Neither process is easy. The steps involved in applying to expunge a conviction are many, including sending applications to the state police, attorney general, and prosecutor, being fingerprinted, and appearing before the sentencing judge. Confessing our sin may also be a process as we move beyond our own defensiveness and pride and admit we have failed.

So much in life weighs us down. Expungement is one of the few gifts that lightens our load. I’m happy for my friend, and happy that I could be part of the process of helping her attain a small measure of freedom.

Online Dispute Resolution: Is It Working?

Michigan was one of the few states that was ahead of the curve when the lockdown began, because it had already implemented an online dispute resolution (“ODR”) process and trained mediators to mediate these cases in a chatroom-like mode — asynchronous, no cameras required. A good example of a court ODR system is the program in Franklin County Municipal Court in Columbus, Ohio. But a recent survey of online dispute resolution programs nationally raises questions about the effectiveness of ODR. The Markup, a nonprofit that covers stories on the impact of technology on society, found that, while some courts had success, especially with traffic cases, many parties to civil lawsuits could not access the platform, resulting in low resolution rates in small claims cases. In New Mexico, an audit determined that only 2.4% of cases filed in its statewide ODR system resulted in settlements. In Florida, three courts terminated ODR programs due to technical issues; another court said no one signed up to use it. Our own Michelle Hilliker, with Michigan’s State Court Administrative Office Office of Dispute Resolution, noted the challenge of getting the defendant to participate. The process relies on the plaintiff to supply the defendant’s email, and often the plaintiff doesn’t know it or supplies an incorrect one.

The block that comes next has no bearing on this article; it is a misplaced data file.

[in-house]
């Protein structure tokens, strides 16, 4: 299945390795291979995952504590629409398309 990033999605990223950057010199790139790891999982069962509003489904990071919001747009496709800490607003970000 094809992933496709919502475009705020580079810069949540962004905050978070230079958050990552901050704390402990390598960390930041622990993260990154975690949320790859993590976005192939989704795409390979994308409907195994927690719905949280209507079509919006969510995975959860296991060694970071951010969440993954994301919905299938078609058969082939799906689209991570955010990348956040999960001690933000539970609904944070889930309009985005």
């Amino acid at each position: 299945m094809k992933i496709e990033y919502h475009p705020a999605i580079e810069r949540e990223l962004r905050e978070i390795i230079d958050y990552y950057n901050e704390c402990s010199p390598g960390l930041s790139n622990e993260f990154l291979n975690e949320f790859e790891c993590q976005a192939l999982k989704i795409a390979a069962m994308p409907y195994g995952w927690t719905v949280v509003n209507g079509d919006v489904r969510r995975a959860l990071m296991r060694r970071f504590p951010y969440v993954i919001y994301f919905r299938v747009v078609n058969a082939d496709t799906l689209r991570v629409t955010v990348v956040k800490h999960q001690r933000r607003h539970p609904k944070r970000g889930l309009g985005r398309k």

I received training to mediate ODR cases a couple years ago, mediation being an option if parties aren’t able to negotiate their own settlement. I liked the process — because the dialogue is done by typing, the process is slowed down, giving each side time to think about their next move, unlike an in-person conversation where parties may feel rushed to respond. But I had trouble with the technology, and so did the parties. I definitely think there’s a place for ODR, and I suspect we’ll view it more favorably in five or ten years, but right now, it needs some work.

Apology Atrophy?

A recent column in the New York Times by Jessica Bennett (“Hes’s Sorry, She’s Sorry, Everybody is Sorry. Does it Matter?“) notes that public apologies just don’t seem to be making us feel better these days. Where ten years ago the public apology seemed like sufficient punishment to restore the offender to society, now it is more apt to leave us unsatisfied. Is it because the public apology has become so ubiquitous, trotted out for both the large and the smallest of infractions? Have we become cynical towards public apologies, so that, while we demand them, we never find them sincere? This article preceded the Will Smith apologies for his behavior at the Academy Awards ceremony earlier this month. Has he apologized enough? There will always be a place in personal relationships for apology, but the contours of the public apology may be changing.